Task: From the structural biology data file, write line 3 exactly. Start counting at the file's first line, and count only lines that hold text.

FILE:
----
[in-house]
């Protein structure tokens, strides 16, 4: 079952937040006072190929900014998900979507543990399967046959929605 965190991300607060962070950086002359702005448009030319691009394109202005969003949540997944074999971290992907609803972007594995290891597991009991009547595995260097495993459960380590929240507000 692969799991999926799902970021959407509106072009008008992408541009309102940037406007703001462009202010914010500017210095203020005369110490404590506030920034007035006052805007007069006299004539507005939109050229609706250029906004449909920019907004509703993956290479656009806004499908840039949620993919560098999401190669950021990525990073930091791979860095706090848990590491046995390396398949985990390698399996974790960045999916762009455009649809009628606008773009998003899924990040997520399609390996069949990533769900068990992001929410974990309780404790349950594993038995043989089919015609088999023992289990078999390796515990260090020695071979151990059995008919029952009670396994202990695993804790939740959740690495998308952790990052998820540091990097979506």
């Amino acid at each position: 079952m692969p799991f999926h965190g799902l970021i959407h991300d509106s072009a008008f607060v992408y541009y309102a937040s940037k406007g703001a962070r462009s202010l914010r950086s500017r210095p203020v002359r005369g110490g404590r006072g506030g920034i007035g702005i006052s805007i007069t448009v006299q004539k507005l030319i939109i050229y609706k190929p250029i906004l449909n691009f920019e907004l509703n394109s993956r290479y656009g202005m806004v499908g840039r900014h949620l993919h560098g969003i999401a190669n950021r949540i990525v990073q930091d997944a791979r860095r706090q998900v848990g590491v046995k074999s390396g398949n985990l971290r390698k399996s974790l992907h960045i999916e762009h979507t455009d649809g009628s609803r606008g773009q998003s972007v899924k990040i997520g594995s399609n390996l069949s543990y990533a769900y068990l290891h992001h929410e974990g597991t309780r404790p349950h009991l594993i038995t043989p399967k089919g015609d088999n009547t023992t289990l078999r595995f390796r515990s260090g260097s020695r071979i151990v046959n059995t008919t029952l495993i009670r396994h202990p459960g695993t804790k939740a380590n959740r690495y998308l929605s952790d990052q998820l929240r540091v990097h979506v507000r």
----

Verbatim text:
């Amino acid at each position: 079952m692969p799991f999926h965190g799902l970021i959407h991300d509106s072009a008008f607060v992408y541009y309102a937040s940037k406007g703001a962070r462009s202010l914010r950086s500017r210095p203020v002359r005369g110490g404590r006072g506030g920034i007035g702005i006052s805007i007069t448009v006299q004539k507005l030319i939109i050229y609706k190929p250029i906004l449909n691009f920019e907004l509703n394109s993956r290479y656009g202005m806004v499908g840039r900014h949620l993919h560098g969003i999401a190669n950021r949540i990525v990073q930091d997944a791979r860095r706090q998900v848990g590491v046995k074999s390396g398949n985990l971290r390698k399996s974790l992907h960045i999916e762009h979507t455009d649809g009628s609803r606008g773009q998003s972007v899924k990040i997520g594995s399609n390996l069949s543990y990533a769900y068990l290891h992001h929410e974990g597991t309780r404790p349950h009991l594993i038995t043989p399967k089919g015609d088999n009547t023992t289990l078999r595995f390796r515990s260090g260097s020695r071979i151990v046959n059995t008919t029952l495993i009670r396994h202990p459960g695993t804790k939740a380590n959740r690495y998308l929605s952790d990052q998820l929240r540091v990097h979506v507000r």